Friday, 14 December 2012

Jewish extortion of Germany

Modern Germany had nothing to do with the 'Holocaust' and shouldn't have to keep paying up for something it didn't do.  Gee talking about punishing the son for the sins of the father.

Our Mission

The mission of the Claims Conference over its history has always been to secure what we consider a small measure of justice for Jewish victims of Nazi persecution. We have pursued this goal since 1951 through a combination of negotiations, disbursing funds to individuals and organizations, and seeking the return of Jewish property lost during the Holocaust.

Over its history, the Claims Conference has:

  • Negotiated for compensation for injuries inflicted upon individual Jewish victims of Nazi persecution.
  • Negotiated for the return of and restitution for Jewish-owned properties and assets confiscated or destroyed by the Nazis.
  • Obtained funds for the relief, rehabilitation and resettlement of Jewish victims of Nazi persecution, and aided in rebuilding Jewish communities and institutions devastated by the Nazis.
  • Administered individual compensation programs for Shoah survivors.
  • Recovered unclaimed East German Jewish property and allocated the proceeds from their sale to institutions that provide social services to elderly, needy Nazi victims and that engage in Holocaust research, education, and documentation.
As a result of negotiations with the Claims Conference since 1952, the German government has paid more than $60 billion in indemnification for suffering and losses resulting from Nazi persecution. Claims Conference negotiations have also resulted in the creation of funds from German and Austrian industry, as well as the Austrian government.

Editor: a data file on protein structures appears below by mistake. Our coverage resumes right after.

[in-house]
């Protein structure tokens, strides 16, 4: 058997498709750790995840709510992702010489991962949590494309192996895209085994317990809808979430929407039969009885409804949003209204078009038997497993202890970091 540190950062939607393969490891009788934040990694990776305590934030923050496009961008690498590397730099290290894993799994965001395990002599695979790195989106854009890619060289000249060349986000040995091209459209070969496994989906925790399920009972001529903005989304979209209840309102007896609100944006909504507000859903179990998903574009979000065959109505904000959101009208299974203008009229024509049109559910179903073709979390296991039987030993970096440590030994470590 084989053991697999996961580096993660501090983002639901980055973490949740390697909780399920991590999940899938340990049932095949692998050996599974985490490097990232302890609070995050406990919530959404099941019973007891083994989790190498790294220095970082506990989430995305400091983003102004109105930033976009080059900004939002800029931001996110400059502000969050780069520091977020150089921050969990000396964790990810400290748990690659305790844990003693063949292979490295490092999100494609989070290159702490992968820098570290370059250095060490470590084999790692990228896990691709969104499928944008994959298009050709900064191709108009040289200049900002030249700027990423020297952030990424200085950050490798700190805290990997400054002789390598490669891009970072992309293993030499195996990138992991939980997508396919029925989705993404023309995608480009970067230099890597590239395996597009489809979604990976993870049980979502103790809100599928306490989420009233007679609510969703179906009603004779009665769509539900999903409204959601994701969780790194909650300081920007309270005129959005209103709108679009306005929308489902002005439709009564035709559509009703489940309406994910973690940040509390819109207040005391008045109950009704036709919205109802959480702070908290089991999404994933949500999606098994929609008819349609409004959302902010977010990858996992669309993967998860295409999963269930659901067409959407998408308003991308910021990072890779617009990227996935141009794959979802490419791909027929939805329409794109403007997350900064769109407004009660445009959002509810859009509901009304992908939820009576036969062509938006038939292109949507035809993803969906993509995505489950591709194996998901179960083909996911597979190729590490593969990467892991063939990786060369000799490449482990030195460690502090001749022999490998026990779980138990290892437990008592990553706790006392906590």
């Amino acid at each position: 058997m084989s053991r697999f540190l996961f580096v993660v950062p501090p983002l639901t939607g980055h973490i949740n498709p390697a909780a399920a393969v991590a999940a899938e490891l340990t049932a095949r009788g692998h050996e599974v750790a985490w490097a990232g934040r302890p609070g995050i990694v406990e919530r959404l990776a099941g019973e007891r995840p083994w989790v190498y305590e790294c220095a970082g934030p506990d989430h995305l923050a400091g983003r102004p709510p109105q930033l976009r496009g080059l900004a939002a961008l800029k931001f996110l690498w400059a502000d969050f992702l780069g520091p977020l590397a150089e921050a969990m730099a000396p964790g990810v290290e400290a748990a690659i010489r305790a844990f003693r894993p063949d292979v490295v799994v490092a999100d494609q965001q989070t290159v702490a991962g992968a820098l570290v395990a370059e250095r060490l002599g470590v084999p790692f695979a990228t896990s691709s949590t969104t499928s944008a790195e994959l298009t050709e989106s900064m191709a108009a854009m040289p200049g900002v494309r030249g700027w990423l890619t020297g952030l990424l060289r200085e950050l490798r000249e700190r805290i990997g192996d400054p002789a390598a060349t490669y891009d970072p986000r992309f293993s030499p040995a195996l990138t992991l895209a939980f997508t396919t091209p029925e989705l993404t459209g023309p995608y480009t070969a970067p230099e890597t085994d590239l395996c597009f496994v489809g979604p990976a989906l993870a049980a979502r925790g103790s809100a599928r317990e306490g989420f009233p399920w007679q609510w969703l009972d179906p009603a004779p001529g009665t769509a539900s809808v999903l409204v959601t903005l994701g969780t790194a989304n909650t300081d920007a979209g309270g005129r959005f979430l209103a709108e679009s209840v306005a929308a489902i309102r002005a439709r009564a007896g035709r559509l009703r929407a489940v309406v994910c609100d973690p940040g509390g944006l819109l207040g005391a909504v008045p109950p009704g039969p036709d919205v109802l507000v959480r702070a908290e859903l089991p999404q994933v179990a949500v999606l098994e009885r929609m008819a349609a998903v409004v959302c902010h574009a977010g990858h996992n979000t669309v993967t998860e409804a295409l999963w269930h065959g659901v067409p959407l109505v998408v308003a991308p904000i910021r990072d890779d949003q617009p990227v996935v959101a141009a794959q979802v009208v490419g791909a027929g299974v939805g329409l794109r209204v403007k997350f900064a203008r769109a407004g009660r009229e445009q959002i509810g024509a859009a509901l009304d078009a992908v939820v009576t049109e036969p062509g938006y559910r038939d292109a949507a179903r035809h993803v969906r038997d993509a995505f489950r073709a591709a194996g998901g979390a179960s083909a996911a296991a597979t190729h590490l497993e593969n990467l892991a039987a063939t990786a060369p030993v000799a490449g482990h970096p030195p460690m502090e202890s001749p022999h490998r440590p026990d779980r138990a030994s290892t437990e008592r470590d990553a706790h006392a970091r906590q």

But our work is not yet complete. We continue to negotiate with representatives of Germany and Austria as well as with representatives of industry and banks. And the Claims Conference continues to administer compensation programs and distribute payments.
The Claims Conference is also addressing the needs of the aging population of Jewish victims of Nazi persecution through grants to organizations, primarily funded today by the sale of unclaimed Jewish property in the former East Germany. Over the decades, we have made great efforts to better serve Shoah survivors worldwide with Claims Conference funds. In the two decades after the war, the need for organized relief and rehabilitation of survivors, and for investment in community infrastructure, was met through Claims Conference allocations. Hundreds of millions of dollars have been allocated toward bettering the lives of Nazi victims in 40 countries.
The Claims Conference remains painfully aware that the destruction of Jewish life during the Holocaust can never be made whole. However, we will continue to keep our focus on issues of concern to survivors and to the worldwide Jewish community.

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